Mike Jacobs Always in Season: Bald eagles may help rally Americans
Eagles are elegant birds, representing majesty and power and evoking the natural wonders of the continent. Eagles are survivors.
GRAND FORKS – The bald eagle is an obvious choice for bird of the week at the end of the year, for several reasons.
First, eagles are around. Seth Owens reported seeing one near Northwood, N.D., early in the last week of the year.
During the last couple of decades, bald eagles have turned up on Christmas Bird counts in the area, including Crookston, and North Dakota counts at Devils Lake and Icelandic State Park.
Eagles sustain themselves feeding on carrion, often gut piles left during deer season or roadkill of any kind. These they often share with crows, ravens and magpies and, once in a while, with golden eagles, as well.
This has been a tough winter for carrion eaters, though. Snow makes scavenging difficult. For that reason, eagles have been notably fewer this winter.
Eagles from this area and points north often move to the Missouri River Valley, where there is open water below the dams. Gavins Point in southeastern South Dakota, on the Nebraska border, is a notable gathering place for these wintering eagles. Garrison Reservoir north of Bismarck also attracts wintering eagles. Some of these are likely local nesters.
Bald eagles nest regularly in the area, and more than once, eagles have become controversial. A landowner near Kellys Slough National Wildlife Refuge paid a hefty fine for removing a shelterbelt, leaving only a few trees that happened to contain an eagle nest. Eagles are fussy about disruption, and the adults abandoned the nest. The refuge is north of U.S. Highway 2 between Grand Forks and the Air Force base
More recently, opponents of the Fufeng corn milling plant tried to establish that bald eagles nested near the site, which is just north of Grand Forks. The eagle nest, if that’s what it was, hadn’t been used in many years, so that tactic didn’t work. Opposition to the corn mill is focused on potential espionage, because the company pushing the plant is Chinese-owned.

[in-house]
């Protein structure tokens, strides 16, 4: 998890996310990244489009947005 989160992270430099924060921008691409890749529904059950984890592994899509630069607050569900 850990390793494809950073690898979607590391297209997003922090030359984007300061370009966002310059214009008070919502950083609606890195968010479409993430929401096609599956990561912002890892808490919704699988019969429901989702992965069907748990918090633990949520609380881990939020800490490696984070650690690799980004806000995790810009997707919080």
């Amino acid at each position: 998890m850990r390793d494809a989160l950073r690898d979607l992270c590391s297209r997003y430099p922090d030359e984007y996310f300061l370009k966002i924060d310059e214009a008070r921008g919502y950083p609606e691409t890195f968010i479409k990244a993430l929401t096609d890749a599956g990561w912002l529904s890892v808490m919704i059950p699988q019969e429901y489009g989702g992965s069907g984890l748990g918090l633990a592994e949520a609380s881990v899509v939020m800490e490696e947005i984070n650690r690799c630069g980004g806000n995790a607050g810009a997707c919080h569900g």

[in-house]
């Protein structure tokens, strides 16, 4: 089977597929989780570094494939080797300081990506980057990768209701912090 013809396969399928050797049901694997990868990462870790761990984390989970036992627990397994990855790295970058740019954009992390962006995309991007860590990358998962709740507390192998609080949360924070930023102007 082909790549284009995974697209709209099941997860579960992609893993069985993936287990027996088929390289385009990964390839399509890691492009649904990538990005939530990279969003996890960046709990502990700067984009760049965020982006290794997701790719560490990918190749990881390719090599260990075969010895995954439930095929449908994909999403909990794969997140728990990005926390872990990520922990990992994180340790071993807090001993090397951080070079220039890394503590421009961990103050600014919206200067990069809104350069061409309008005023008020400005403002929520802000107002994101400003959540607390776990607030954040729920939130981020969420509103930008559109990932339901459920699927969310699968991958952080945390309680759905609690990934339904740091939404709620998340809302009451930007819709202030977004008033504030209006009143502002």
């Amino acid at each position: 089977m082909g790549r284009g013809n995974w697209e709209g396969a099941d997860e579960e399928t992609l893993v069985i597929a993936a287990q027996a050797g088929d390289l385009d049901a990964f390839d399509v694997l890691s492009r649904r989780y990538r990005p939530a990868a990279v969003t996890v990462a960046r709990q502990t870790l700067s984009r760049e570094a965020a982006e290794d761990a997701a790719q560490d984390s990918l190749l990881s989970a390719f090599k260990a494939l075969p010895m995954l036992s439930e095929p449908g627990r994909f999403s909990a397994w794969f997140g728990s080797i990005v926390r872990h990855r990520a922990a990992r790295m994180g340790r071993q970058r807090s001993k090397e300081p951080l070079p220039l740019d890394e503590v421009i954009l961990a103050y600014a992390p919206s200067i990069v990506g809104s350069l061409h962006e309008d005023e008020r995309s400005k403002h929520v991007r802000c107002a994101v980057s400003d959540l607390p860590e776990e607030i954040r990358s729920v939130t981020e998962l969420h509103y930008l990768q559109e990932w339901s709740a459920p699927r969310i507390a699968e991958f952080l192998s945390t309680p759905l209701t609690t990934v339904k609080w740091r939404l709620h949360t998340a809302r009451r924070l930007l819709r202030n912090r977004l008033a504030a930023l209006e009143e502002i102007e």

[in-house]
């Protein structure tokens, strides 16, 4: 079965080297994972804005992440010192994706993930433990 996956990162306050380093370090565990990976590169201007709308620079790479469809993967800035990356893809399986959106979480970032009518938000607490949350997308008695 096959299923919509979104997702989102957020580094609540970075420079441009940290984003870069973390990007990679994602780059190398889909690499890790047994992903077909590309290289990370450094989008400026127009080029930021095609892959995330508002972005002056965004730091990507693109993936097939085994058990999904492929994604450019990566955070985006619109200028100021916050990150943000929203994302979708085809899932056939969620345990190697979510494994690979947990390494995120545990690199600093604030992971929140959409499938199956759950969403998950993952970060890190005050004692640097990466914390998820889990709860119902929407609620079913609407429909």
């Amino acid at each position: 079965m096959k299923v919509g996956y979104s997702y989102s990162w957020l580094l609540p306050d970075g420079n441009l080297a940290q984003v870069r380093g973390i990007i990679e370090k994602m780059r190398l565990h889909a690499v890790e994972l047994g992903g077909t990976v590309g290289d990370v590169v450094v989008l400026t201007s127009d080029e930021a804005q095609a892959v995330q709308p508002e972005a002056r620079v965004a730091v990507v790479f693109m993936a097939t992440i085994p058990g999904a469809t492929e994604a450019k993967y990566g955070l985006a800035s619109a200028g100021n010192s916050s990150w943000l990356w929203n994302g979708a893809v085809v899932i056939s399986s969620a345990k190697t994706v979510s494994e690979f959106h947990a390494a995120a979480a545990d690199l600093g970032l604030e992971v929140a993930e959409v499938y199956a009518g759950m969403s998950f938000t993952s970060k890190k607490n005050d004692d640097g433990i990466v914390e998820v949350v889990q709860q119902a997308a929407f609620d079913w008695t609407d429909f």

The eagles’ winter diet brought tragedy early in December, when at least three eagles died after eating animals that had been euthanized. The carcasses were dumped in a landfill at Inver Grove Heights, a Twin Cities suburb. At least 10 other eagles got sick and are being cared for at the University of Minnesota Raptor Center.
All of this has brought attention to bald eagles – but these are not the rock-solid reason to promote the eagle as “bird of the week.”
Instead, the eagle deserves recognition as the national symbol of the United States. Perhaps it isn’t far-fetched to suggest that the eagle can be a rallying point in our current national malaise.
Eagles are elegant birds, representing majesty and power and evoking the natural wonders of the continent. Eagles are survivors. The North American eagle population plummeted during the years of widespread use of DDT, and a nationwide movement reversed the decline – a notable expression of national pride.
Adult bald eagles, with their white heads and tails, are unmistakable. Bald eagles go through a series of plumage changes during the first three years of their lives. These plumages can lead to confusion with other large carrion eaters, especially ravens and golden eagles. A close examination of bill shape will separate the eagle from the raven. As for golden eagles, there is a bit of a size difference, but the clincher is the color of the feathers on the neck. That’s where the bird’s name comes from.
Given the weather conditions, eagles are likely to be “accidental” this year. Come spring, we can expect to see nesting pairs, especially along the Red River and in mature shelterbelts, especially those near water. Eagles are also known nesters in the Devils Lake area.
Jacobs is a retired publisher and editor of the Herald. Reach him at email@example.com.